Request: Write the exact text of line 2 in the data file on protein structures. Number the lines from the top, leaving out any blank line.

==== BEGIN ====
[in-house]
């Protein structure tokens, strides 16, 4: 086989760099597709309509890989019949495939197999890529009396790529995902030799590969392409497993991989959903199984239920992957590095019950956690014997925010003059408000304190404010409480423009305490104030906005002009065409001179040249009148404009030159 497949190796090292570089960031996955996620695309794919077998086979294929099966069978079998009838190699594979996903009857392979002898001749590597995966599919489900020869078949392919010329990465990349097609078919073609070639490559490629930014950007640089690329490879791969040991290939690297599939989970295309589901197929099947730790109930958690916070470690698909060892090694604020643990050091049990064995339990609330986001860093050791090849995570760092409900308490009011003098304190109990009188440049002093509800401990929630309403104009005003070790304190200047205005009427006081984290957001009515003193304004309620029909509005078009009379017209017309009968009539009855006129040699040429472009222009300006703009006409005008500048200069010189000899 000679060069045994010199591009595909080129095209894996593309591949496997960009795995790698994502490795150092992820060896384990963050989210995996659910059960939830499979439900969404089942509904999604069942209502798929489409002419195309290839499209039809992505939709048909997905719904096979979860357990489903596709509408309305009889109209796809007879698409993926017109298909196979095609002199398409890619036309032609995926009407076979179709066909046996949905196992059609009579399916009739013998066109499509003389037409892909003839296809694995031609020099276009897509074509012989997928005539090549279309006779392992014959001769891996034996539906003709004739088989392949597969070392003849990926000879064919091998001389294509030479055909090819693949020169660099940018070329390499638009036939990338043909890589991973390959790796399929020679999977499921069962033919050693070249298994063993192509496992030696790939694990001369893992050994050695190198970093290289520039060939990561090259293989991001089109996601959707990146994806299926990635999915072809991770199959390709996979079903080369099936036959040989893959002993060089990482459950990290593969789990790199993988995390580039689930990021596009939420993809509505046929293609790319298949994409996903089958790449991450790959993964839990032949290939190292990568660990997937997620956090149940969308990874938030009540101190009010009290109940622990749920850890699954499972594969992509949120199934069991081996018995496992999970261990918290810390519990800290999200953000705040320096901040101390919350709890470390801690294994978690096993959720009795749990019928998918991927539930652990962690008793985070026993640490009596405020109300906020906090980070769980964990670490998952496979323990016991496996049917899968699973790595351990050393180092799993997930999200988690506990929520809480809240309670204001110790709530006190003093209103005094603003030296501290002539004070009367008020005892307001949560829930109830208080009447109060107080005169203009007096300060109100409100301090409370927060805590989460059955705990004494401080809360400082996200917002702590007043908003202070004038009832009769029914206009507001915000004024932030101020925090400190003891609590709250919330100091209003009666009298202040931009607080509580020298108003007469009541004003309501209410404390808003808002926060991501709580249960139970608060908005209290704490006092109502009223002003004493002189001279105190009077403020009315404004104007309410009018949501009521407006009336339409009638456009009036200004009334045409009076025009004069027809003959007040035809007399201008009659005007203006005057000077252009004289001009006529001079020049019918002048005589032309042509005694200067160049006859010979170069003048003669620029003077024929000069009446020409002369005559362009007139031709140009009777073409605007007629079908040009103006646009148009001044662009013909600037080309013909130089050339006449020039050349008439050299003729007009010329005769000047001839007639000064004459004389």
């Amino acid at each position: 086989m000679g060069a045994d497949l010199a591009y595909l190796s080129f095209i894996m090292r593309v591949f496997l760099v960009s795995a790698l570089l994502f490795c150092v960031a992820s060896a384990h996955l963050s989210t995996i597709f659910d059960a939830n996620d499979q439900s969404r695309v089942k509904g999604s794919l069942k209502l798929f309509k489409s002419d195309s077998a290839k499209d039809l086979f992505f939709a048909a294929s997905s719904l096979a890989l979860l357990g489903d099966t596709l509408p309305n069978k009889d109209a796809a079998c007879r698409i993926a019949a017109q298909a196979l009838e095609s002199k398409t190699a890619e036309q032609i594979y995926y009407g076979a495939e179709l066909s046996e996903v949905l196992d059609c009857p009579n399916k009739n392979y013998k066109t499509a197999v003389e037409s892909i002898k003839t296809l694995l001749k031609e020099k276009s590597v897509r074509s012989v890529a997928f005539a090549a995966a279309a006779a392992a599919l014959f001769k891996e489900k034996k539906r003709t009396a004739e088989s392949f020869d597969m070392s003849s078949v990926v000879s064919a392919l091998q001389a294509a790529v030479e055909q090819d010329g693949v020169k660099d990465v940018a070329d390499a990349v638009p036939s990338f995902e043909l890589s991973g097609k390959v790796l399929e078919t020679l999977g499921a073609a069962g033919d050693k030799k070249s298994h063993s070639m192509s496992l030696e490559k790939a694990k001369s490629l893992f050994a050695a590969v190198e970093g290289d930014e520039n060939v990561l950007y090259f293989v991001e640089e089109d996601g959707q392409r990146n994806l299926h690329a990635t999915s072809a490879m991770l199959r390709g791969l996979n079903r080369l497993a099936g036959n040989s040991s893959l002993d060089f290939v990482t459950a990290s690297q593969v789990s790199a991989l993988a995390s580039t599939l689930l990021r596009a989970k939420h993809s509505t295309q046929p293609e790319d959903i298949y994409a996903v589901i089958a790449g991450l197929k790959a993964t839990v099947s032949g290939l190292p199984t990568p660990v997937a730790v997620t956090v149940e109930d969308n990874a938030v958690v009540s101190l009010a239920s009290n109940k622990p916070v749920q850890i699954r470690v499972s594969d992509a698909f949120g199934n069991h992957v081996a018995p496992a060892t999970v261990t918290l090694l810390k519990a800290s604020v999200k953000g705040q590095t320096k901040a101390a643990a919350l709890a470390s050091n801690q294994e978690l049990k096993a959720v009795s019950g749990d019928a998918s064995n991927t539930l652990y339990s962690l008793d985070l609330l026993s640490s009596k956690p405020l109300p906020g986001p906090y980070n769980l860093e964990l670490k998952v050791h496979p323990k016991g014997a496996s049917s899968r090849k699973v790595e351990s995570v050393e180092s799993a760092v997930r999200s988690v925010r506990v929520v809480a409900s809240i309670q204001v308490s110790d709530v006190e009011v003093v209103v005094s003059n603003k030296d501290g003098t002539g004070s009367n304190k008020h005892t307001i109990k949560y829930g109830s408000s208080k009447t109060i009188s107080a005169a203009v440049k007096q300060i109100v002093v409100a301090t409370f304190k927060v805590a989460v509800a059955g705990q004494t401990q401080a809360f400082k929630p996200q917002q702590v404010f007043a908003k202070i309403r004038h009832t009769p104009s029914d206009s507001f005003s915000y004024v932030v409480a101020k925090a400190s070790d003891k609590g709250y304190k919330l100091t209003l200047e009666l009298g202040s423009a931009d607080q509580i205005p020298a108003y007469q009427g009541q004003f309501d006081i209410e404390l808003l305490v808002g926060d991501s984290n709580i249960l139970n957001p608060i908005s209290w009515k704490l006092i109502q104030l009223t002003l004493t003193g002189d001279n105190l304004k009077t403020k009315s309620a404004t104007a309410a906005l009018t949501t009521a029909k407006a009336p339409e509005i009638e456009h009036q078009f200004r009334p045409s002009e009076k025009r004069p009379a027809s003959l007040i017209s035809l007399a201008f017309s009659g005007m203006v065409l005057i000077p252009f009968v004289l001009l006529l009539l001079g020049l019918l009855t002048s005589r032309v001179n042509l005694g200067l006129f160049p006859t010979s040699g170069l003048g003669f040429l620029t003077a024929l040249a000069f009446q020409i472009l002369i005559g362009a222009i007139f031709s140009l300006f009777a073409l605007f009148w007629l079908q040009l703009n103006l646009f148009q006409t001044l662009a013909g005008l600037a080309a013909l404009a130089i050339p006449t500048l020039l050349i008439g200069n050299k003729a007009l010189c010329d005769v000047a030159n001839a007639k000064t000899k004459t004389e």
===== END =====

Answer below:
């Protein structure tokens, strides 16, 4: 086989760099597709309509890989019949495939197999890529009396790529995902030799590969392409497993991989959903199984239920992957590095019950956690014997925010003059408000304190404010409480423009305490104030906005002009065409001179040249009148404009030159 497949190796090292570089960031996955996620695309794919077998086979294929099966069978079998009838190699594979996903009857392979002898001749590597995966599919489900020869078949392919010329990465990349097609078919073609070639490559490629930014950007640089690329490879791969040991290939690297599939989970295309589901197929099947730790109930958690916070470690698909060892090694604020643990050091049990064995339990609330986001860093050791090849995570760092409900308490009011003098304190109990009188440049002093509800401990929630309403104009005003070790304190200047205005009427006081984290957001009515003193304004309620029909509005078009009379017209017309009968009539009855006129040699040429472009222009300006703009006409005008500048200069010189000899 000679060069045994010199591009595909080129095209894996593309591949496997960009795995790698994502490795150092992820060896384990963050989210995996659910059960939830499979439900969404089942509904999604069942209502798929489409002419195309290839499209039809992505939709048909997905719904096979979860357990489903596709509408309305009889109209796809007879698409993926017109298909196979095609002199398409890619036309032609995926009407076979179709066909046996949905196992059609009579399916009739013998066109499509003389037409892909003839296809694995031609020099276009897509074509012989997928005539090549279309006779392992014959001769891996034996539906003709004739088989392949597969070392003849990926000879064919091998001389294509030479055909090819693949020169660099940018070329390499638009036939990338043909890589991973390959790796399929020679999977499921069962033919050693070249298994063993192509496992030696790939694990001369893992050994050695190198970093290289520039060939990561090259293989991001089109996601959707990146994806299926990635999915072809991770199959390709996979079903080369099936036959040989893959002993060089990482459950990290593969789990790199993988995390580039689930990021596009939420993809509505046929293609790319298949994409996903089958790449991450790959993964839990032949290939190292990568660990997937997620956090149940969308990874938030009540101190009010009290109940622990749920850890699954499972594969992509949120199934069991081996018995496992999970261990918290810390519990800290999200953000705040320096901040101390919350709890470390801690294994978690096993959720009795749990019928998918991927539930652990962690008793985070026993640490009596405020109300906020906090980070769980964990670490998952496979323990016991496996049917899968699973790595351990050393180092799993997930999200988690506990929520809480809240309670204001110790709530006190003093209103005094603003030296501290002539004070009367008020005892307001949560829930109830208080009447109060107080005169203009007096300060109100409100301090409370927060805590989460059955705990004494401080809360400082996200917002702590007043908003202070004038009832009769029914206009507001915000004024932030101020925090400190003891609590709250919330100091209003009666009298202040931009607080509580020298108003007469009541004003309501209410404390808003808002926060991501709580249960139970608060908005209290704490006092109502009223002003004493002189001279105190009077403020009315404004104007309410009018949501009521407006009336339409009638456009009036200004009334045409009076025009004069027809003959007040035809007399201008009659005007203006005057000077252009004289001009006529001079020049019918002048005589032309042509005694200067160049006859010979170069003048003669620029003077024929000069009446020409002369005559362009007139031709140009009777073409605007007629079908040009103006646009148009001044662009013909600037080309013909130089050339006449020039050349008439050299003729007009010329005769000047001839007639000064004459004389």